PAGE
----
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US NewsWhat the papers say – September 18

10:31  18 september  2019
10:31  18 september  2019 Source:   msn.com

8 Takeaways From the Whistle-Blower Complaint

  8 Takeaways From the Whistle-Blower Complaint Correction: September 26, 2019 This article has been revised to reflect the following correction: An earlier version of this article referred incorrectly to the title of Joseph Maguire. He is the acting director of national intelligence, not the director of national intelligence. An earlier version also misspelled the surname of the White House counsel. He is Pat A. Cipollone, not Cippolone. WASHINGTON — The House Intelligence Committee on Thursday released a declassified version of a whistle-blower complaint about President Trump’s effort to press the leader of Ukraine to launch an investigation into former Vice President Joseph R. Biden Jr.

The national papers are dominated by concern over the 'barely functional' test and trace scheme. — Daily Star (@dailystar) September 17, 2020. Meanwhile, scientists in the Daily Express say a shoebox-sized virus test kit capable of delivering a result in just 90 minutes could make a “huge difference”

The paper ’s lead story says Labour leader Jeremy Corbyn has pledged to carry out whatever outcome the British people decided in a second EU referendum if he becomes prime The Times 18 /9/2019The 11 Supreme Court judges began yesterday to hear two appeals over the prorogation of parliament.

What the papers say – September 18 © Provided by The Press Association What the papers say – September 18 (PA)

The legal battle in the Supreme Court features on many of Wednesday’s front pages after 11 of the UK’s most senior judges heard submissions over the legality of Prime Minister Boris Johnson’s decision to suspend Parliament.

The Guardian carries a picture of Gina Miller, who is arguing the prorogation was unlawful. The paper’s lead story says Labour leader Jeremy Corbyn has pledged to carry out whatever outcome the British people decided in a second EU referendum if he becomes prime minister.

The i leads with submissions from Ms Miller’s lawyer, Lord Pannick, that Mr Johnson abused his power to “silence” MPs, noting that the Government’s lawyer said the PM was entitled to suspend Parliament.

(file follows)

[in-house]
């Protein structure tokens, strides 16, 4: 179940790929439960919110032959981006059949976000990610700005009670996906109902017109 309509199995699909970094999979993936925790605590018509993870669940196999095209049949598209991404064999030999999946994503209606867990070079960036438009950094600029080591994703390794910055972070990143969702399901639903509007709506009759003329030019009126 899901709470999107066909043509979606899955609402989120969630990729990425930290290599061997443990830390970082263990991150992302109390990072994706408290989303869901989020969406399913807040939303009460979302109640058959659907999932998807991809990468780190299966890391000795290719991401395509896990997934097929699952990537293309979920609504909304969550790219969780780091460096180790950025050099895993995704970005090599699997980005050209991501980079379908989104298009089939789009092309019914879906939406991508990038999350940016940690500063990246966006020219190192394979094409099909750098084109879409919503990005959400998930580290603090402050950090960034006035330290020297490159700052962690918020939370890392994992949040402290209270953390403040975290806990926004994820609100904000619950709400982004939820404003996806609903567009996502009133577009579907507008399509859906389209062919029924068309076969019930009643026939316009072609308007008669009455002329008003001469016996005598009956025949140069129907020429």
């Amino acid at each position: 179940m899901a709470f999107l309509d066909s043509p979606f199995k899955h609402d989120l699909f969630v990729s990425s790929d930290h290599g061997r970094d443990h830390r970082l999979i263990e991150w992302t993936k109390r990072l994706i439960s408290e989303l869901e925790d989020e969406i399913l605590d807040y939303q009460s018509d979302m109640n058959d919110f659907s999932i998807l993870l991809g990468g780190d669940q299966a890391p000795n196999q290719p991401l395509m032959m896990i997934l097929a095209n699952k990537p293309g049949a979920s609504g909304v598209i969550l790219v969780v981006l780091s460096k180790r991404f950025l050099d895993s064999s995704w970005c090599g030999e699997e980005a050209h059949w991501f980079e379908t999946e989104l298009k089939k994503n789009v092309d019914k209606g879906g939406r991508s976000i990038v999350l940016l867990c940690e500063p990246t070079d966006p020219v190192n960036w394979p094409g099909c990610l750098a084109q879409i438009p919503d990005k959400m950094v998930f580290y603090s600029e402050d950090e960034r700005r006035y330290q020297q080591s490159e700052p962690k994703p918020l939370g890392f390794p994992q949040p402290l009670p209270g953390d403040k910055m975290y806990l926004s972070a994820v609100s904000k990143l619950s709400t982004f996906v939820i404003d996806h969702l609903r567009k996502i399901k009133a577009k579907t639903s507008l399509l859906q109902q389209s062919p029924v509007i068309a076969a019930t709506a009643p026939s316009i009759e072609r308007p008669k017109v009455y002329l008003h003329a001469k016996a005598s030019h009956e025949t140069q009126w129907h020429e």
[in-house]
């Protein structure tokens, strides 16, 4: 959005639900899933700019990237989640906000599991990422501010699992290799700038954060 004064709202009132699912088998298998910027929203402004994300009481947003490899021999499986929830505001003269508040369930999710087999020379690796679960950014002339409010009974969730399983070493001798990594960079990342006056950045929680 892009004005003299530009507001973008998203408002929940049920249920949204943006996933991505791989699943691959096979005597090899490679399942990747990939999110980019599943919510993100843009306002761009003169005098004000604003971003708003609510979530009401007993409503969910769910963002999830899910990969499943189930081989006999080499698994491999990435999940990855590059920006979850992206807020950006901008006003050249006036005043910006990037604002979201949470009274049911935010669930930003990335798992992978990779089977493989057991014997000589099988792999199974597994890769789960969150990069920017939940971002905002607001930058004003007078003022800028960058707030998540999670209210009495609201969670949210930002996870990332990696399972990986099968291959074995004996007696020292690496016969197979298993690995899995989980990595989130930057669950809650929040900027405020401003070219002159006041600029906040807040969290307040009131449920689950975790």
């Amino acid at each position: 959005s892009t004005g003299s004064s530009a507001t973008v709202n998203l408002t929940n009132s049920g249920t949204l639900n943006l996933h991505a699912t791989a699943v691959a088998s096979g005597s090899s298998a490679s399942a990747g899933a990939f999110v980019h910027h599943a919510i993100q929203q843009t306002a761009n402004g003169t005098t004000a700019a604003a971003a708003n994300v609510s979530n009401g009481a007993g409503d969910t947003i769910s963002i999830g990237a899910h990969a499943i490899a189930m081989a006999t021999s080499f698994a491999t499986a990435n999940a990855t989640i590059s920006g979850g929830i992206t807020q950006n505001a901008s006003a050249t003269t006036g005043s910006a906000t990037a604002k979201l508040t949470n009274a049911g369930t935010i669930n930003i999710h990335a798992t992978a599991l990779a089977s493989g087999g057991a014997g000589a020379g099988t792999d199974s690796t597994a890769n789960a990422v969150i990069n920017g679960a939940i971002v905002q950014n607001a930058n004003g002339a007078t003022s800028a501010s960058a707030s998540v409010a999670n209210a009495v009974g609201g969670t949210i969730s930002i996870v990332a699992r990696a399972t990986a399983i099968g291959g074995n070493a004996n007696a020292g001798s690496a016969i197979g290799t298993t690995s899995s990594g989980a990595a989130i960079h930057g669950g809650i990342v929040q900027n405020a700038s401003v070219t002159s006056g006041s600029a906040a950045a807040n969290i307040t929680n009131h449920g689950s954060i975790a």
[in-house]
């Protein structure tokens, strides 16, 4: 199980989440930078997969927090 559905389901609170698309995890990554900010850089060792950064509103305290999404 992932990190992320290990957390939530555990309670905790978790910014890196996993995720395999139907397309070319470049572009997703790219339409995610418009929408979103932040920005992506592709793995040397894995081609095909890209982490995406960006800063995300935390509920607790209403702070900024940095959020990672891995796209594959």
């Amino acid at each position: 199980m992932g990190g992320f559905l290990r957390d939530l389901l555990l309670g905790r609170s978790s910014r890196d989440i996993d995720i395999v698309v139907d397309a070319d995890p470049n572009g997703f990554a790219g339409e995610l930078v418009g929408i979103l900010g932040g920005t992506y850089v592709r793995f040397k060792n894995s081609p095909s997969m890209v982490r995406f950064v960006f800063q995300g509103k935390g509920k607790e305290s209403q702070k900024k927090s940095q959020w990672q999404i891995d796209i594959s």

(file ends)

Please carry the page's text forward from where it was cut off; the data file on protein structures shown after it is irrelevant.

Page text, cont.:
And The Times leads on the case, with the Prime Minister warning judges to stay neutral from a political standpoint.

The Daily Telegraph‘s lead story focuses on comments made by the US Ambassador to the UK following the PM’s trip to the continent when Luxembourg’s Prime Minister Xavier Bettel continued with a press conference without Mr Johnson in what the paper calls a “Brexit stunt”.  Ambassador Woody Johnson is quoted as criticising the “trap” set for the PM.

Both the Daily Mail and the Daily Express lead with reports about a rise in obesity diagnoses. The Mail says “one in eight new cases is now a young adult”, while the Express says “hospitals will be swamped with diabetics by 2030”.

The Daily Star carries the story of a teenager who went blind because of his diet, saying his mother blames the NHS.

While the Sun leads with the story of a plumber who refuses payment from vulnerable customers.

Metro leads on the latest in the murder case of Jodie Chesney who was stabbed to death in a park.

And the Financial Times runs with comments from Microsoft founder Bill Gates on fossil fuel divestment.

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Just before Pelosi announced a formal impeachment inquiry, Trump said he’ll release a transcript of his phone call.Video: Dems take up impeachment drive, say Trump betrayed oath (Associated Press)

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